By Effiong Oquong Esq.

The issue of financial autonomy granted Local Government by the Federal government but opposed by the State governors has generated so much debate, commentaries, commendation and condemnation depending on which sides of the contending parties one chose to support.

It all began with the financial guidelines issued by the Central Bank’s NFIU Committee on direct remittances of local government allocations to the 774 local government councils beginning June 2019. The first Governor to attack the proposal was Governor Kayode Fayemi of Ekiti State and before you could say Jack Robinson, pronto, Akwa Ibom State Government together with the 31Local government chairmen representing their respective local government councils had gone to court to challenge the financial autonomy with the Chairmen reportedly saying they do not need financial autonomy.

Some people have described the rejection of financial autonomy by the Chairmen as “slaves who are in love with their chain”. Others have made a mile out of it trying to view it from a political prism and blaming the opposing party as being oppressors, anti-people, and what have you. One very vocal lawyer on the social media space even went as far as saying that President Buhari was opposed to restructuring, so why is he giving financial autonomy to local government councils now, that it’s an attempt to pitch the people against opposition state governors. Imagine that level of partisanship and reasoning.

The issue of financial profligacy is above party lines, after all the man who call the first shots was Governor Fayemi of APC. Akwa Ibom just jumped straight into fire and got burnt. Neither am I carried with the argument that Local government Chairmen are ” slaves in love with their chain”. He who wears the shoe knows where it pinches.

The issue of financial autonomy to local government councils is not a new thing in Nigeria. In 2005, Olusegun Obasanjo, then President of Nigeria attempted it and failed. In his own case, arising from much outcry from the public, he sponsored a bill to the National Assembly to grant financial autonomy to local government councils. The Bill was passed and he quickly gave his assent. The then governors opposed it vehemently and went to the Supreme Court to challenge the law. In the build up to the case, Obasanjo invited all the 774 Chairmen to Aso Rock for a fact-finding exercise as to whether in reality their funds were being pilfered by state governors. He had asked Chairmen to come to the meeting with evidence of any such pilfering, if any.
I went to the meeting fully prepared with my monthly allocation papers for the last six months and the accompanying cheques that showed a large gulf between the allocation papers and the actual money released to me. I had thought others had prepared themselves also.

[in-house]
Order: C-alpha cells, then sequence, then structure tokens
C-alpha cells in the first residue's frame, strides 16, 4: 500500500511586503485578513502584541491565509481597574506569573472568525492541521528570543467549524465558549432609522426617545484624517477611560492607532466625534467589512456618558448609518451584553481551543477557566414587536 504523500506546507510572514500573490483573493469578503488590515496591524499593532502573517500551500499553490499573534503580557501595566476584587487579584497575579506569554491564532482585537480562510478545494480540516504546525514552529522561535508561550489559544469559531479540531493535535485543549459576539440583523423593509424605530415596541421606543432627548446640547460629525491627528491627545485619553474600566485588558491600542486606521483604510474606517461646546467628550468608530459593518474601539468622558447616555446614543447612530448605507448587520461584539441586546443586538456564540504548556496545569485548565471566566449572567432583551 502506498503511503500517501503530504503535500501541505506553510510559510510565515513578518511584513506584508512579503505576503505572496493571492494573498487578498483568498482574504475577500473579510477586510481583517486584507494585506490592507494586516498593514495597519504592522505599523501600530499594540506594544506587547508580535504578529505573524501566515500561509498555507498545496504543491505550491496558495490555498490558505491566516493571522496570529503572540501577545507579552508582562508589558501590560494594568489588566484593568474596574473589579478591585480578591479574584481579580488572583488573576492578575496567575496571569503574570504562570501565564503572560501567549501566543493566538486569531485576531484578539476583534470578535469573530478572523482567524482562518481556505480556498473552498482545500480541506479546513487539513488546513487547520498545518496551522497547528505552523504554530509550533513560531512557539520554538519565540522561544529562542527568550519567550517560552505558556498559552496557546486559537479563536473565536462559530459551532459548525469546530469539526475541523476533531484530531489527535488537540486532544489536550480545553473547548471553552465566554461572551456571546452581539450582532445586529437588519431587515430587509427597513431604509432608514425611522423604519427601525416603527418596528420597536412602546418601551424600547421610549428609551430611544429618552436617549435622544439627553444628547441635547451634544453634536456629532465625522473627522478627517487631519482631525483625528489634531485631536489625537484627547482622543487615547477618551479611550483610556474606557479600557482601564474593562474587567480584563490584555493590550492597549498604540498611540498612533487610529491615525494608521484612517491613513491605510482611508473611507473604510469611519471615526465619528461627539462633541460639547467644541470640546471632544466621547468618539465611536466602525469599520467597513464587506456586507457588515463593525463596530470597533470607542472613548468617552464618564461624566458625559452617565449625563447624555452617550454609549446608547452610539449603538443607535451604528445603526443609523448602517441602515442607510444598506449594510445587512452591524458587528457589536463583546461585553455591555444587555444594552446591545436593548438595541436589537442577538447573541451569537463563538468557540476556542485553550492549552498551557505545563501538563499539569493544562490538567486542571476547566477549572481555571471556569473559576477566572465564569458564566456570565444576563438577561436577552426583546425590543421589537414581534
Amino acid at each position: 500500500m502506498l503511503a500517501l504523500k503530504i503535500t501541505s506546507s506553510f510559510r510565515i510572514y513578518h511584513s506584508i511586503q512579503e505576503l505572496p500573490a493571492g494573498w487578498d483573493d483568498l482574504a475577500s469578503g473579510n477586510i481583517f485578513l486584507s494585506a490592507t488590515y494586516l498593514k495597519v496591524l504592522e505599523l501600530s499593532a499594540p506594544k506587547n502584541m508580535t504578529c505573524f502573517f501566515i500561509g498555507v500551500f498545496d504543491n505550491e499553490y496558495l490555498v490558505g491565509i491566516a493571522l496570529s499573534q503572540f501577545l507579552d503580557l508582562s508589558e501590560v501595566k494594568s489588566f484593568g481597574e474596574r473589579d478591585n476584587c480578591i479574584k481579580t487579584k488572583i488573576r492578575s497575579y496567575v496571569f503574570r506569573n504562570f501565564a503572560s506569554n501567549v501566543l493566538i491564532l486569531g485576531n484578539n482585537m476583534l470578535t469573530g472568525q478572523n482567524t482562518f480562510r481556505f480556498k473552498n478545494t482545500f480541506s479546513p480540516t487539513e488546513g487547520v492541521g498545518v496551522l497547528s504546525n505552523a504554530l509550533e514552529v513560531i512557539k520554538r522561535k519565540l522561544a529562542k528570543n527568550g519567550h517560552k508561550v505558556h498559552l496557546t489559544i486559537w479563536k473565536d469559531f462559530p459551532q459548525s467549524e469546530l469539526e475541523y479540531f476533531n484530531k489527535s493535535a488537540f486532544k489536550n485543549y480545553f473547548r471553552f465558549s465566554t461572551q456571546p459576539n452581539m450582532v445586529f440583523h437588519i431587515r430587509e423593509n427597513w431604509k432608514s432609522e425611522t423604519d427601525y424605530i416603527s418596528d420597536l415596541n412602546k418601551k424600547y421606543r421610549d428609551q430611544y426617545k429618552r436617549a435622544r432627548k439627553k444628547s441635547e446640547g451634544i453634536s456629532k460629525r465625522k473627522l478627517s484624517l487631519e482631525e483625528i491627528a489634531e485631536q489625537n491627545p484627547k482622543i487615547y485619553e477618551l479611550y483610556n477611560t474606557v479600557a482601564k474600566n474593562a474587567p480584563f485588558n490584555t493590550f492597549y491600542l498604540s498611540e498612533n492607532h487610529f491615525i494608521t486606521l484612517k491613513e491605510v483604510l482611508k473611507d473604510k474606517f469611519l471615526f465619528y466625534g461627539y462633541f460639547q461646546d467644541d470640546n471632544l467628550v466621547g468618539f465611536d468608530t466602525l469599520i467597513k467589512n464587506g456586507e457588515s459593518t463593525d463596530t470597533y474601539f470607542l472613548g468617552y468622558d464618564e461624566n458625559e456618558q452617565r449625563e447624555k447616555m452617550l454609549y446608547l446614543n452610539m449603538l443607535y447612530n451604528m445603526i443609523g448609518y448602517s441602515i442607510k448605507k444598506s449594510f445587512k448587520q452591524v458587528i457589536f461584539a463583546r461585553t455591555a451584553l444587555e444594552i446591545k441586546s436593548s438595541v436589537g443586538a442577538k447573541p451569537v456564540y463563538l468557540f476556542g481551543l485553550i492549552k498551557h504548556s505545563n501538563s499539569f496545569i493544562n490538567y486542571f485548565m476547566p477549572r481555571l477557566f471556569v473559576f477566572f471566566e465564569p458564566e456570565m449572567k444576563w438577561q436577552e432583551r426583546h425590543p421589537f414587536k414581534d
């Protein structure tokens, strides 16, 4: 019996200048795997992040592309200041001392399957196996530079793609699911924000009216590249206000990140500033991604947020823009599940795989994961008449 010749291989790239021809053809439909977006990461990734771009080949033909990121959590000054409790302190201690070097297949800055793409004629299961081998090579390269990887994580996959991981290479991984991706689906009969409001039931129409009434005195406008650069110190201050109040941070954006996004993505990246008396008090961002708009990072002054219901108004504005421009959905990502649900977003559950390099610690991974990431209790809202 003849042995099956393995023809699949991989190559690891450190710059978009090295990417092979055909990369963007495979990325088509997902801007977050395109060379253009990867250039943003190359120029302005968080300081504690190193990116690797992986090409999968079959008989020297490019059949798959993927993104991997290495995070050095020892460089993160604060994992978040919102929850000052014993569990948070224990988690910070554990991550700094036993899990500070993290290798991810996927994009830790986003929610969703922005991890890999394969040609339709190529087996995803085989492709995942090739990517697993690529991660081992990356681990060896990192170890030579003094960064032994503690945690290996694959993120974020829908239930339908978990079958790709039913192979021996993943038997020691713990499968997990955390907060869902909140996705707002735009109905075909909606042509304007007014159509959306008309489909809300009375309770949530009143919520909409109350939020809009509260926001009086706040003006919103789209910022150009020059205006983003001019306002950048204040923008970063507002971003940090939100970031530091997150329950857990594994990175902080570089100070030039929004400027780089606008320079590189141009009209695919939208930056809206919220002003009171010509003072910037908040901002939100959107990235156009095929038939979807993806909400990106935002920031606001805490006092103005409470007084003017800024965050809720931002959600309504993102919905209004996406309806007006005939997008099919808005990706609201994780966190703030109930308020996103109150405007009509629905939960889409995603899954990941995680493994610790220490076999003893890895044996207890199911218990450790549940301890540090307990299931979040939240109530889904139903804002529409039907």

When we arrived the meeting venue at the banquet hall, we were arranged to sit according to our state and local government areas alphabetically. Abia state was first and Obasanjo asked the Chairmen one after another whether their state government had pilfered their money and one after the other they said capital NO. The next was Anambra and they all chorused NO for an answer. For us from Akwa Ibom state, we had agreed before the meeting to let the cat out of the bag because we were very angry about how much was being taken out from our allocation each months during the state local government joint accounts committee meetings.

However, following the response of Chairmen from Abia and Anambra,my colleagues quickly arranged themselves and decided “not to disgrace our governor” by telling the true story of our experience, so they reason. And so one after the other, I looked at the face of my colleagues as the also said NO. My local government is Urueoffong Oruko and I occupy the 30th position. So when it was my turn to speak, my colleagues were eagerly and sternly looking at me because they knew that I’m an unrepentant stickler to principles and an uncompromising believer in that which is virtuous and truthful.

So the first words that came out of my mouth was that if indeed they have not pilfered my colleagues allocation that indeed for the last six months, the allocation of Urueoffong Oruko had been pilfered with reckless abandon and I brought out the papers and photo copies of the cheques I had with me. President Obasanjo called for it and I tendered my exhibits. My colleagues and others were stunned and they all looked at me as a pariah, a sell-out. I didn’t mind because I’d cleared my mind and was standing on the side of the truth.